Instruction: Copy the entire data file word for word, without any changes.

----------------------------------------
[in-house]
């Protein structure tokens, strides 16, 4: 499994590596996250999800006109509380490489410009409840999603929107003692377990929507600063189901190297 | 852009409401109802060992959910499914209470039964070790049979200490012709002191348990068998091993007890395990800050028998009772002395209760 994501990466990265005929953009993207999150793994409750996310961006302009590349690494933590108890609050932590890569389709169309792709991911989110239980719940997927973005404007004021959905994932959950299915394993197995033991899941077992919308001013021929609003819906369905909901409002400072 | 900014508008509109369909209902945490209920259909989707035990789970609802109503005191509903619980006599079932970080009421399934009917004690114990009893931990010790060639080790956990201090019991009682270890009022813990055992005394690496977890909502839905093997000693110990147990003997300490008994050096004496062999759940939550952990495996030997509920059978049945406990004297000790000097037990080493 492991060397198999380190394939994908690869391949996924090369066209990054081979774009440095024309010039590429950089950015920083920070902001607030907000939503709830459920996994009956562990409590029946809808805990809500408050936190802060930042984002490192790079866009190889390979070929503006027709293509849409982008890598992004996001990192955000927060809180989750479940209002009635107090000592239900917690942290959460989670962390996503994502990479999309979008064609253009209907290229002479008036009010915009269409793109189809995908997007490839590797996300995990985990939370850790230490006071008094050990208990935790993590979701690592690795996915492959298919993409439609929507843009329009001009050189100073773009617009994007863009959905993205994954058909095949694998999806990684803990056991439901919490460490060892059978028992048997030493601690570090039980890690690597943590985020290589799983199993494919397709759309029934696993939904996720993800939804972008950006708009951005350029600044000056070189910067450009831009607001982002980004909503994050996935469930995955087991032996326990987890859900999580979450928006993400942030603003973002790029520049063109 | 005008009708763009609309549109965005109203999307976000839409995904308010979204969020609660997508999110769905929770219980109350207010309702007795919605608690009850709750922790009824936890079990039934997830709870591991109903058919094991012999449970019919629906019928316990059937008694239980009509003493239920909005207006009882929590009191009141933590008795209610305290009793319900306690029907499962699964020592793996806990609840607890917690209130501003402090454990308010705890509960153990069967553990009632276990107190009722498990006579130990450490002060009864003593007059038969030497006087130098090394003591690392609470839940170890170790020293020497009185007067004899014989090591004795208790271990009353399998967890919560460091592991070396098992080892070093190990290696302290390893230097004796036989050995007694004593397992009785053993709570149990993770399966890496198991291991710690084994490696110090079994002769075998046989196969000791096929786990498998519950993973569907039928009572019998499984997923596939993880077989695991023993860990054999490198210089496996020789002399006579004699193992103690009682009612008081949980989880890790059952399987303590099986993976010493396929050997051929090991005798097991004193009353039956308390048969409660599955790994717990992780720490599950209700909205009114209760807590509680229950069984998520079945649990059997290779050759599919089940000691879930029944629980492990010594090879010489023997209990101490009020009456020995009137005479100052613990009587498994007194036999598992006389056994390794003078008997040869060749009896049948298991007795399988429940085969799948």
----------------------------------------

[in-house]
């Protein structure tokens, strides 16, 4: 499994590596996250999800006109509380490489410009409840999603929107003692377990929507600063189901190297 | 852009409401109802060992959910499914209470039964070790049979200490012709002191348990068998091993007890395990800050028998009772002395209760 994501990466990265005929953009993207999150793994409750996310961006302009590349690494933590108890609050932590890569389709169309792709991911989110239980719940997927973005404007004021959905994932959950299915394993197995033991899941077992919308001013021929609003819906369905909901409002400072 | 900014508008509109369909209902945490209920259909989707035990789970609802109503005191509903619980006599079932970080009421399934009917004690114990009893931990010790060639080790956990201090019991009682270890009022813990055992005394690496977890909502839905093997000693110990147990003997300490008994050096004496062999759940939550952990495996030997509920059978049945406990004297000790000097037990080493 492991060397198999380190394939994908690869391949996924090369066209990054081979774009440095024309010039590429950089950015920083920070902001607030907000939503709830459920996994009956562990409590029946809808805990809500408050936190802060930042984002490192790079866009190889390979070929503006027709293509849409982008890598992004996001990192955000927060809180989750479940209002009635107090000592239900917690942290959460989670962390996503994502990479999309979008064609253009209907290229002479008036009010915009269409793109189809995908997007490839590797996300995990985990939370850790230490006071008094050990208990935790993590979701690592690795996915492959298919993409439609929507843009329009001009050189100073773009617009994007863009959905993205994954058909095949694998999806990684803990056991439901919490460490060892059978028992048997030493601690570090039980890690690597943590985020290589799983199993494919397709759309029934696993939904996720993800939804972008950006708009951005350029600044000056070189910067450009831009607001982002980004909503994050996935469930995955087991032996326990987890859900999580979450928006993400942030603003973002790029520049063109 | 005008009708763009609309549109965005109203999307976000839409995904308010979204969020609660997508999110769905929770219980109350207010309702007795919605608690009850709750922790009824936890079990039934997830709870591991109903058919094991012999449970019919629906019928316990059937008694239980009509003493239920909005207006009882929590009191009141933590008795209610305290009793319900306690029907499962699964020592793996806990609840607890917690209130501003402090454990308010705890509960153990069967553990009632276990107190009722498990006579130990450490002060009864003593007059038969030497006087130098090394003591690392609470839940170890170790020293020497009185007067004899014989090591004795208790271990009353399998967890919560460091592991070396098992080892070093190990290696302290390893230097004796036989050995007694004593397992009785053993709570149990993770399966890496198991291991710690084994490696110090079994002769075998046989196969000791096929786990498998519950993973569907039928009572019998499984997923596939993880077989695991023993860990054999490198210089496996020789002399006579004699193992103690009682009612008081949980989880890790059952399987303590099986993976010493396929050997051929090991005798097991004193009353039956308390048969409660599955790994717990992780720490599950209700909205009114209760807590509680229950069984998520079945649990059997290779050759599919089940000691879930029944629980492990010594090879010489023997209990101490009020009456020995009137005479100052613990009587498994007194036999598992006389056994390794003078008997040869060749009896049948298991007795399988429940085969799948």